Access the full article at www.jdentaled.org. To learn more about the ADEA Journal of Dental Education, visit www.adea.org/jde.

About the American Dental Education Association

The American Dental Education Association (ADEA) is the voice of dental education. Its members include all U.S. and Canadian dental schools and many allied and advanced dental education programs, corporations, faculty and students. The mission of ADEA is to lead individuals and institutions of the dental education community to address contemporary issues influencing education, research and the delivery of oral health care for the health of the public. ADEA's activities encompass a wide range of research, advocacy, faculty development, meetings and communications like the esteemed Journal of Dental Education, as well as the admissions services AADSAS, PASS, DHCAS and CAAPID. For more information, visit www.adea.org.

American Dental Education Association
Kellie Bove, 202-289-7201
bovek@adea.org


© Business Wire 2013
share with twitter share with LinkedIn share with facebook
share via e-mail
0
Latest news
Date Title
02:33p UPDATE1 : Toshiba to sell unit stakes to raise cash, avoid negative net worth
02:25p FE : Quarterly Activities and Cashflow Report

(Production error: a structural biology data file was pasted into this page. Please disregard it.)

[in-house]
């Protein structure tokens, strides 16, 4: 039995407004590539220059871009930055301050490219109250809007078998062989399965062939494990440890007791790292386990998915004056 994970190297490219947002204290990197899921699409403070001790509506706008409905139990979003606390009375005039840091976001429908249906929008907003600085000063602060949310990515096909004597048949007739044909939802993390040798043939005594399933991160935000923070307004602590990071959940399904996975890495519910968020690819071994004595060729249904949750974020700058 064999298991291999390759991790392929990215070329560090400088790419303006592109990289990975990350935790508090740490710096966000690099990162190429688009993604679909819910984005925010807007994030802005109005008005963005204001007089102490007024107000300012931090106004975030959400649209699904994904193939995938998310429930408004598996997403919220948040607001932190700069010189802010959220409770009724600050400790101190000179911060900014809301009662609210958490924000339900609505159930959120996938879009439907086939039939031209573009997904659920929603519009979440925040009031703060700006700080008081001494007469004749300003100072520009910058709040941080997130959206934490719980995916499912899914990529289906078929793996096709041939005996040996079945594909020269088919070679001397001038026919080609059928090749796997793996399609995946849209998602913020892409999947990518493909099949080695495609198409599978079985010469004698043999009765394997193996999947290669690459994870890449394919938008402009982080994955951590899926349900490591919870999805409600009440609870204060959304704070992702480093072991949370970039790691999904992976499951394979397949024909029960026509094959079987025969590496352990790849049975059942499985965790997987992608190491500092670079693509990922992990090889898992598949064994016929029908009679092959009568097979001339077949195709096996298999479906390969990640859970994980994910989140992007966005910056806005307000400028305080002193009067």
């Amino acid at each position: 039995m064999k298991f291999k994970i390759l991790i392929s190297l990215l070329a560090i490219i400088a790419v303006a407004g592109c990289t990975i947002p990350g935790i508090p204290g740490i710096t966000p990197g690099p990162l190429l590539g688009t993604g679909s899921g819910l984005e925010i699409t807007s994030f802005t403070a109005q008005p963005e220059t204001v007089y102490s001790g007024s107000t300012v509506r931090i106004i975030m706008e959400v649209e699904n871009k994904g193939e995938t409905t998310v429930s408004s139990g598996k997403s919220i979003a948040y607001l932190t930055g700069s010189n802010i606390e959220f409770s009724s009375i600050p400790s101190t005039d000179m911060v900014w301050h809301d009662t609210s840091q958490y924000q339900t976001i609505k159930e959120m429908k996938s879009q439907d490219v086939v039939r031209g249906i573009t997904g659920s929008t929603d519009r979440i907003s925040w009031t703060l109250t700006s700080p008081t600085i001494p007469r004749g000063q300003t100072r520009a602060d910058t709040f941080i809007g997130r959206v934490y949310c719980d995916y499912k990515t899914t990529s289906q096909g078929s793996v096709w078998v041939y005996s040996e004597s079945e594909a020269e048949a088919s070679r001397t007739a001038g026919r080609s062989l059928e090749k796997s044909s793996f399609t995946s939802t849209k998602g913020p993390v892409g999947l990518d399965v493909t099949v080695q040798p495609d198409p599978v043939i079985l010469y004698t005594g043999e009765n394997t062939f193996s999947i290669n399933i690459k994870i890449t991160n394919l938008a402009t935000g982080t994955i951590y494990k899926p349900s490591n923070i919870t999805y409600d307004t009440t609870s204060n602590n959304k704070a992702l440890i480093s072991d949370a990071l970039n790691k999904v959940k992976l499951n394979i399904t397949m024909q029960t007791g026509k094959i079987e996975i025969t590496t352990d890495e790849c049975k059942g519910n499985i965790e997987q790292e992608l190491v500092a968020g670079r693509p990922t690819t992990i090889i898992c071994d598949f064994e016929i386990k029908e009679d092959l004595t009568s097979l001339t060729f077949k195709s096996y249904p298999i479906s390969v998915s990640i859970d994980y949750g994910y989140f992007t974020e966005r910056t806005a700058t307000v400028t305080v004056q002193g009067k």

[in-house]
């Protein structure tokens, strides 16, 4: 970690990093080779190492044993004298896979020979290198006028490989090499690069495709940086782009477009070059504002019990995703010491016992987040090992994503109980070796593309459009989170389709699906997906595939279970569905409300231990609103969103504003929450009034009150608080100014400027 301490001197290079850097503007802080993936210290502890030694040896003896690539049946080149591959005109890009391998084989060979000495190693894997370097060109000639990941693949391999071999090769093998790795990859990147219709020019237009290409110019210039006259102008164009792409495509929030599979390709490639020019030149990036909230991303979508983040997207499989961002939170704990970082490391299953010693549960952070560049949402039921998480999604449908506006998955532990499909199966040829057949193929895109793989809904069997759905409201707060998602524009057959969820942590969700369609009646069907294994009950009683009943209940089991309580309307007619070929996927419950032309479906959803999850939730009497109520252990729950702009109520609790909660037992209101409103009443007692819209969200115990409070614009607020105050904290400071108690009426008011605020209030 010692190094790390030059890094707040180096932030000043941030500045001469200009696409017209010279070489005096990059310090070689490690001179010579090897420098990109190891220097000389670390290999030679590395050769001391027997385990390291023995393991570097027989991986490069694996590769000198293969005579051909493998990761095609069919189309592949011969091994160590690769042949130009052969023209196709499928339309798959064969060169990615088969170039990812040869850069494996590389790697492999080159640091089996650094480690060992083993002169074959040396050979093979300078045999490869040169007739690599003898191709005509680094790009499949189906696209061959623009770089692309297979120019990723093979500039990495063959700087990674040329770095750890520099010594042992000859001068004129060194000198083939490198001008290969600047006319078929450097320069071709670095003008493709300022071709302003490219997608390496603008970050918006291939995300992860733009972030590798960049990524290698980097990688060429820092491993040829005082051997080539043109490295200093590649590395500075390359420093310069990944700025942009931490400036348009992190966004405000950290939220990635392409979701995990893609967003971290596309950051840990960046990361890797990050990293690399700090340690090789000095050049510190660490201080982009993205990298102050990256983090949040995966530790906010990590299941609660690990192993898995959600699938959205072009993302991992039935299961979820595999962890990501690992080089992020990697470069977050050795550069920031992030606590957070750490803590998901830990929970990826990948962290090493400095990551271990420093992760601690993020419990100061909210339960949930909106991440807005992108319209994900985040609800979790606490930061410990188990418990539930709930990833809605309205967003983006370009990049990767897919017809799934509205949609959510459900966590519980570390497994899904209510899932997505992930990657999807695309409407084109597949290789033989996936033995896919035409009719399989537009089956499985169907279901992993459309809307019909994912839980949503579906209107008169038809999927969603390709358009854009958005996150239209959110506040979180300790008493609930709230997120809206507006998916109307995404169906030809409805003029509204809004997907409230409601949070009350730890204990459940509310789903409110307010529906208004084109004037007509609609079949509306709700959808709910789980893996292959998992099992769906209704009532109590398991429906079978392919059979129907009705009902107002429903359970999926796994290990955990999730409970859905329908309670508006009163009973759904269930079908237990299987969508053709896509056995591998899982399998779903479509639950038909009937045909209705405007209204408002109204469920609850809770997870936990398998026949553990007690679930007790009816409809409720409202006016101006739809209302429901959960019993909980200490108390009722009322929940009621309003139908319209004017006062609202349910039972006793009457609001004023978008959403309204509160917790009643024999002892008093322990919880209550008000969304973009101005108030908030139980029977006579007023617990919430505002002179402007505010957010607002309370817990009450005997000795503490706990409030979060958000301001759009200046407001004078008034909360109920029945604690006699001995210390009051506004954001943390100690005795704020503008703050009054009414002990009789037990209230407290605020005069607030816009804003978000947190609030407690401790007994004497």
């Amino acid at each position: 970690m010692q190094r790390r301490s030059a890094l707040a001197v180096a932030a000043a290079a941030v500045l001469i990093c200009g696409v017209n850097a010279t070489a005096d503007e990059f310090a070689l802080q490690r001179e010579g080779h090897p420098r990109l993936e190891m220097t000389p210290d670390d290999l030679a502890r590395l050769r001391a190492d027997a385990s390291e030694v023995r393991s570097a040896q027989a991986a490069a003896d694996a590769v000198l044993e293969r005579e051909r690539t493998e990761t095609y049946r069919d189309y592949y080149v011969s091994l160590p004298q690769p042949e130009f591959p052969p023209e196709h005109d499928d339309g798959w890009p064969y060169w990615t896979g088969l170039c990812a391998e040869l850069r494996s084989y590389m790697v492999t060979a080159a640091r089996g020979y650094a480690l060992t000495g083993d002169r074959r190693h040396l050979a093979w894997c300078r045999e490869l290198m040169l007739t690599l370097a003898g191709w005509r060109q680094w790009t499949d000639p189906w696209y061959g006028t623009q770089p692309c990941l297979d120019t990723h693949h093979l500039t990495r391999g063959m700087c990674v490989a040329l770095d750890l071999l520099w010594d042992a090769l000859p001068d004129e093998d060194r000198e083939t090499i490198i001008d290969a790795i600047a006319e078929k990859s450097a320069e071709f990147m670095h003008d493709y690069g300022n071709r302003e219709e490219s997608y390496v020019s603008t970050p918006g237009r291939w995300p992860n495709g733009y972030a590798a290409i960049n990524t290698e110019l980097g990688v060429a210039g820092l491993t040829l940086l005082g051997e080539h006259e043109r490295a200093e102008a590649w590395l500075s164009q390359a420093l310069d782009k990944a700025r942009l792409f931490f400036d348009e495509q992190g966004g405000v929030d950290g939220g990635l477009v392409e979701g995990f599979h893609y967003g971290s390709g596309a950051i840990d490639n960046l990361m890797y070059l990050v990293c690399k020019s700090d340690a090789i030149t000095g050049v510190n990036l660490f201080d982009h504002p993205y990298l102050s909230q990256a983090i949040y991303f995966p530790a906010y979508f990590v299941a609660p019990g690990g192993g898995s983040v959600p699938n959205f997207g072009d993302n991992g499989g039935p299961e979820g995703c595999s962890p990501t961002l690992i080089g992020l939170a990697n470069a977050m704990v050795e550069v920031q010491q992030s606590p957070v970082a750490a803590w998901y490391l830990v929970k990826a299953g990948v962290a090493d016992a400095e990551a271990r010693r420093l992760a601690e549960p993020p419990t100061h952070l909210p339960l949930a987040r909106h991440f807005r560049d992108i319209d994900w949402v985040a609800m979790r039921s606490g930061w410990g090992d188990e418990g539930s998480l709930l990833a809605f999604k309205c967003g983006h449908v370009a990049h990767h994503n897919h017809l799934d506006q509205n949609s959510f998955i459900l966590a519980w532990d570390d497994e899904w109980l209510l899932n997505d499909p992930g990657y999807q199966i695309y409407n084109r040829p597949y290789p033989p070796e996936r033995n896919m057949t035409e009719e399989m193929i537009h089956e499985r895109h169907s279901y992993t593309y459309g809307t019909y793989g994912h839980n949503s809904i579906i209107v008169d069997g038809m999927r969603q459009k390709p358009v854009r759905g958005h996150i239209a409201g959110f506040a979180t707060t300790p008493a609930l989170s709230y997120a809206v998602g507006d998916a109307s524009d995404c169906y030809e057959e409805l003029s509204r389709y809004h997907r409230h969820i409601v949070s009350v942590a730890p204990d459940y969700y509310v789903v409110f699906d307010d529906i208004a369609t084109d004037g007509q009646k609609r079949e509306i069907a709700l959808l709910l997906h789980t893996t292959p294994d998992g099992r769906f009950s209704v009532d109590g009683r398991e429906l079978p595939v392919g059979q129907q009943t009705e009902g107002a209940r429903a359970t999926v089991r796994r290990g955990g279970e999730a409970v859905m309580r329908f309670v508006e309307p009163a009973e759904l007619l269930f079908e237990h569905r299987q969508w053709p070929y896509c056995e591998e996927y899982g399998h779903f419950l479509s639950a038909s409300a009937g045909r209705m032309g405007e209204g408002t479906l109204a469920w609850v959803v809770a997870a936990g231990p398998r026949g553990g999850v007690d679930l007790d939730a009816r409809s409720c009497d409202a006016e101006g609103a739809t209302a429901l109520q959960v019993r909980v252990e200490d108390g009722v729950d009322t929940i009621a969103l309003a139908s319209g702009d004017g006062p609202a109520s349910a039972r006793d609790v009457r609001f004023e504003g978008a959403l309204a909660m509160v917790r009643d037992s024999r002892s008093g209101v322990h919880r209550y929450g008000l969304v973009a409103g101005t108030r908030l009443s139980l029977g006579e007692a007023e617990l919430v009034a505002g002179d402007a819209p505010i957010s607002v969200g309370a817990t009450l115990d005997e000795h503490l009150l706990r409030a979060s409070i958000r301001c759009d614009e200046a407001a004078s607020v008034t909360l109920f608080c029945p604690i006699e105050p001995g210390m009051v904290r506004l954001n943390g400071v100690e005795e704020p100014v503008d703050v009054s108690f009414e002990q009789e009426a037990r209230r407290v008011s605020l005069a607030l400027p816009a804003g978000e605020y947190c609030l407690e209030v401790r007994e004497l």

02:25p MINISTRY OF FOREIGN AFFAIRS OF REPUBLIC OF BEL : Ambassador of Belarus D.Sidorenko meets the Head of the Bundestag German-Belarus Parliamentary Group
02:19p GROW CONDOS : Eagle Point company wants to build pot-friendly RV park near Lake Selmac
02:13p DUNKIN BRANDS : Chinese express doubts about US relations under Trump
02:10p TEHRAN MUNICIPALITY : green transportation became operational
02:07p APPLE : iPhone may have facial recognition feature and other rumors
02:03p US Stocks Close Higher
02:01p KING'S BAY GOLD CORP : Cobalt Crunch Time
01:45p RENAULT : Magnussen Hits Back at Old Team Renault after Criticism 
Latest news
Advertisement
Hot News 
-11.28%Bristol-Myers lung cancer delay slams shares, keeps Merck in lead
12.40%SYNTHOMER : Chemicals maker Synthomer sees 2016 profit ahead of estimates
-2.18%GENERAL ELECTRIC : Nason, former Treasury official, being vetted for Fed role - sources
2.24%IBM revenue fall dims upbeat profit forecast
2.45%Rockwell Collins Confident on Jet Ramp -- 2nd Update
Most Read News
01/20 TSX posts two-week high as commodity prices rise
01/20 Apple files $1 billion lawsuit against chip supplier Qualcomm
06:20a CURRENT REPORT : 1/2017 - Signing an agreement with significant value by the Issuer
01/20DJAPPLE : Sues Qualcomm Over Licensing Practices -- Update
05:18a WESTERN UNION : to pay US$586 million to settle US money laundering probe
Most recommended articles
01/17DJS&P 500, Nasdaq Futures -- Technical Analysis
02:48aDJProcter & Gamble's Outlook Improves -- WSJ
02:48aDJGENERAL ELECTRIC : GE Says Revenue Felt Oil's Pressure -- WSJ
02:48aDJApple Sues Qualcomm Over Chips -- WSJ
02:48aDJPEPSICO : Brenda Barnes -- WSJ